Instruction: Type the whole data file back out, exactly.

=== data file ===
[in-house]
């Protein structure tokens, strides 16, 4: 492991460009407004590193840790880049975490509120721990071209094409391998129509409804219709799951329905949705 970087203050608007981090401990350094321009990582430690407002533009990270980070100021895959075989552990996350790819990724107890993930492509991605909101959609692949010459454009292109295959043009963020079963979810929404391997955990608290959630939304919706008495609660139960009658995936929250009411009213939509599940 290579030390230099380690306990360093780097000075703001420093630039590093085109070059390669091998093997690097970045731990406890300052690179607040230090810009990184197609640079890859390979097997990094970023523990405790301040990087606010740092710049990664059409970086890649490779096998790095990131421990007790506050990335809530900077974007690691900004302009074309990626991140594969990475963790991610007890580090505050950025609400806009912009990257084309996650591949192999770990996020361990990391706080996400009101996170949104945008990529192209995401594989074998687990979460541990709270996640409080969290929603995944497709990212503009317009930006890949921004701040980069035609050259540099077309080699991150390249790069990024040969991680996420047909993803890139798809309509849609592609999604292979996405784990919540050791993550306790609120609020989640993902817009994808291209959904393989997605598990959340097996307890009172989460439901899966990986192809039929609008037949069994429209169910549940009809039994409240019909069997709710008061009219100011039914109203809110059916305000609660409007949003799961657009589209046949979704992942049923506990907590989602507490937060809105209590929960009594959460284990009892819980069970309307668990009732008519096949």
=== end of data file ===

[in-house]
């Protein structure tokens, strides 16, 4: 492991460009407004590193840790880049975490509120721990071209094409391998129509409804219709799951329905949705 970087203050608007981090401990350094321009990582430690407002533009990270980070100021895959075989552990996350790819990724107890993930492509991605909101959609692949010459454009292109295959043009963020079963979810929404391997955990608290959630939304919706008495609660139960009658995936929250009411009213939509599940 290579030390230099380690306990360093780097000075703001420093630039590093085109070059390669091998093997690097970045731990406890300052690179607040230090810009990184197609640079890859390979097997990094970023523990405790301040990087606010740092710049990664059409970086890649490779096998790095990131421990007790506050990335809530900077974007690691900004302009074309990626991140594969990475963790991610007890580090505050950025609400806009912009990257084309996650591949192999770990996020361990990391706080996400009101996170949104945008990529192209995401594989074998687990979460541990709270996640409080969290929603995944497709990212503009317009930006890949921004701040980069035609050259540099077309080699991150390249790069990024040969991680996420047909993803890139798809309509849609592609999604292979996405784990919540050791993550306790609120609020989640993902817009994808291209959904393989997605598990959340097996307890009172989460439901899966990986192809039929609008037949069994429209169910549940009809039994409240019909069997709710008061009219100011039914109203809110059916305000609660409007949003799961657009589209046949979704992942049923506990907590989602507490937060809105209590929960009594959460284990009892819980069970309307668990009732008519096949």